Place, publisher, year, edition, pages
Department of Periodontology Centre for Oral Health Sciences, 2004. p. 37
Keywords
Computer-assisted instructions, Datorstödd undervisning, Distance Learning, Tandläkarutbildning, User-computer interface, Human-Computer interaction, Problem-based learning, Computer communication networks
National Category
Dentistry
Identifiers
urn:nbn:se:mau:diva-7680 (URN)953 (Local ID)91-628-5980-3 (ISBN)953 (Archive number)953 (OAI)
Note

Note: The papers are not included in the fulltext online.

Available from: 2020-02-28 Created: 2020-02-28 Last updated: 2024-03-20Bibliographically approved
2. Developing a Problem Based Learning model for Internet-based teaching in academic oral health education
Open this publication in new window or tab >>Developing a Problem Based Learning model for Internet-based teaching in academic oral health education
2001 (English)Licentiate thesis, comprehensive summary (Other academic)
Abstract [en]

Problem Based Learning (PBL) has been fully or partly adopted by several medical and dental schools throughout the world, but only few attempts have been made to adjust this method to Distance Learning (DL) environments. It appears that the interaction demands of PBL could not be easily facilitated by the technologies used for DL in the past. The recent introduction of Virtual Learning Environments or Virtual Classrooms, is suggested by many as the development that could allow Distance Learning to utilise highly structured collaborative learning methods such as PBL. A literature review and two pilot studies were undertaken, in an attempt to investigate the possibility of adjusting an existing in-classroom PBL model to Internet-based environments for distance learning. There is a strong need of a conceptual theoretical framework and research results to support the function and effectiveness of distance learning in health education. Drop-out rates are still high in all kinds of distance education. Accreditation, team-work and personal contact, appear to be factors of importance for increasing motivation and minimising drop-out rates in distance learning. During the pilot studies it was evident that both postgraduate and undergraduate students were very positive towards the PBL method, as they experienced it while working over the network. However, it is very difficult to introduce inexperienced students to PBL through distance. Students? competence with computers seems to be an important factor for the success of a virtual classroom and their computer literacy has to be objectively assessed prior to any course. Significant differences were identified between in-classroom and over the Internet communication. These differences, although measured in the quantity of interaction, appear to influence the quality and depth of discussion as well. Tutor involvement was higher in the Internet discussions than the in-classroom ones. It was concluded that an entirely Internet-based PBL course is possible, if properly organised. However, such a model might constitute a compromise over the quality standards of in-classroom PBL, at least with the currently available Internet technology. A hybrid approach, which will combine personal contact with network-based interaction, might be the safest and most beneficial option right now.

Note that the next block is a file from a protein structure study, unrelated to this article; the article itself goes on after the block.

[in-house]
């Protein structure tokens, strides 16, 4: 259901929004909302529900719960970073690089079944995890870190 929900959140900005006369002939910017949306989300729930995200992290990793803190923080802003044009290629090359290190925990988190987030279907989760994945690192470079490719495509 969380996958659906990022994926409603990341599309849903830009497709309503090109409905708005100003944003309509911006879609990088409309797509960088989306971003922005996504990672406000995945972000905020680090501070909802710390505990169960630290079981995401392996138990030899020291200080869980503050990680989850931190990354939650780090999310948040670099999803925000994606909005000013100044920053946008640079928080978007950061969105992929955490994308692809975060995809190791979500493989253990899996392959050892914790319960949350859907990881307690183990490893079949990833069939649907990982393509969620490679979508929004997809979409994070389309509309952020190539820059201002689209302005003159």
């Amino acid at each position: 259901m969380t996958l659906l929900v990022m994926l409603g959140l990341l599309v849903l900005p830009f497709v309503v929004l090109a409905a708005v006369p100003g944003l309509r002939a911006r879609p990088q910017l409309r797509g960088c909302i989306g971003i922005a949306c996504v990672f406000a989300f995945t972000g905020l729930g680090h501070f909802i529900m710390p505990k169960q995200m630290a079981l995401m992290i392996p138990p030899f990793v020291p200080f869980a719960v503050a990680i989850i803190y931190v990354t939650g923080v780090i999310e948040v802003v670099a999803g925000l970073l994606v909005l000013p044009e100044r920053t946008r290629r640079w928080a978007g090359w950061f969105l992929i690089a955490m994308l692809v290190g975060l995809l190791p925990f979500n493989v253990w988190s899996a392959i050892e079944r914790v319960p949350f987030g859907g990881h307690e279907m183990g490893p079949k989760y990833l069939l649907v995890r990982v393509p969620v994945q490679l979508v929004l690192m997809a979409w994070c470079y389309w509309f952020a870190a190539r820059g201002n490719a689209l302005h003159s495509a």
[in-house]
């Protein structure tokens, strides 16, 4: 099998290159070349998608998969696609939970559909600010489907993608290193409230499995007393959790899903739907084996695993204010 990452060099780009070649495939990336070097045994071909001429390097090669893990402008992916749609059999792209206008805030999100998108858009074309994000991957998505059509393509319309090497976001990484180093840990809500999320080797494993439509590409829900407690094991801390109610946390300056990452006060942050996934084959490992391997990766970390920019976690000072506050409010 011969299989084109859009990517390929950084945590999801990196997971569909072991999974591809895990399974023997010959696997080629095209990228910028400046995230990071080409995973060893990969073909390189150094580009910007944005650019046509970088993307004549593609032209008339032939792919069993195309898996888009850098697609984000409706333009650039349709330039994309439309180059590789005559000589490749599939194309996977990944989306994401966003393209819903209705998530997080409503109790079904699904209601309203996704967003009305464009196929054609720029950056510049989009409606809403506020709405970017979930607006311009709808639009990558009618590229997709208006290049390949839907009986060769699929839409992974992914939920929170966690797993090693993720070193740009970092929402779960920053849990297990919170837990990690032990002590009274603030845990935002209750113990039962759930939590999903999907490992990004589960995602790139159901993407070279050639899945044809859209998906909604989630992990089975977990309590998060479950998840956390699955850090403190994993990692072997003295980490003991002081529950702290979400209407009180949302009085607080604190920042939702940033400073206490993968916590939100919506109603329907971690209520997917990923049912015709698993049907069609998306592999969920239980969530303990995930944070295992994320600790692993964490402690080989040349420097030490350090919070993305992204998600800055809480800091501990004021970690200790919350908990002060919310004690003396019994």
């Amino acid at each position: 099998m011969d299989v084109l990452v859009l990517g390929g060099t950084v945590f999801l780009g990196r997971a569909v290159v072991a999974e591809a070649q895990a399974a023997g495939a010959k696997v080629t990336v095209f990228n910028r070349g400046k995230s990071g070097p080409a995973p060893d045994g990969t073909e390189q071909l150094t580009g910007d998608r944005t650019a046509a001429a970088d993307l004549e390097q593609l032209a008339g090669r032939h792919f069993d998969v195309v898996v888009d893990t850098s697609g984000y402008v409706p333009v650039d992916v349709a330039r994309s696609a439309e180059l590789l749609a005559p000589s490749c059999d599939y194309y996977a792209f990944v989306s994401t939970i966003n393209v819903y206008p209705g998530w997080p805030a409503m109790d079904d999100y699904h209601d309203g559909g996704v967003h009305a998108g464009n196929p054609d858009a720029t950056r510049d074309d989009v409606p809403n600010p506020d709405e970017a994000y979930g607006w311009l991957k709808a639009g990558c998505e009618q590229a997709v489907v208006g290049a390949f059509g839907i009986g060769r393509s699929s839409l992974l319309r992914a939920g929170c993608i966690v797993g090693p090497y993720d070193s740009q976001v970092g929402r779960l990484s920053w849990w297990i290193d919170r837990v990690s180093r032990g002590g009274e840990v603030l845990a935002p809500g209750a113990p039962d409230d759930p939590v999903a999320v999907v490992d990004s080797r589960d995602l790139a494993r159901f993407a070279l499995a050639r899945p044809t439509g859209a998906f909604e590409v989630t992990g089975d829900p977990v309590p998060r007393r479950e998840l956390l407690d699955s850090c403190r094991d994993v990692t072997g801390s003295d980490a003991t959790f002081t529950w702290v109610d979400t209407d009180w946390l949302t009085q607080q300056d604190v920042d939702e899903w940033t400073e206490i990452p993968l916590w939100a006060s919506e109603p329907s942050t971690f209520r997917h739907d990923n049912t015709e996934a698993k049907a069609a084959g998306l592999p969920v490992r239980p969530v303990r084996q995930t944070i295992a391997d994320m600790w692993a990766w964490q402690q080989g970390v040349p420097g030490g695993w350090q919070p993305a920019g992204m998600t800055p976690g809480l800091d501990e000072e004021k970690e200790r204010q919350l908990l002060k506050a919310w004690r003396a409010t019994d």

Place, publisher, year, edition, pages
Malmö University, Centre for Oral Health Sciences, 2001. p. 30
Keywords
Problem Based Learning, Datorstödd undervisning, Web-based learning, Problembaserad inlärning, Datorsimulering, Virtual Classroom, Multimedia i undervisningen, Dental Education, Internet-based Learning
National Category
Dentistry
Identifiers
urn:nbn:se:mau:diva-7752 (URN)954 (Local ID)91-631-1855-6 (ISBN)954 (Archive number)954 (OAI)
Note

Note: The papers are not included in the fulltext online.

Available from: 2020-02-28 Created: 2020-02-28 Last updated: 2024-03-07Bibliographically approved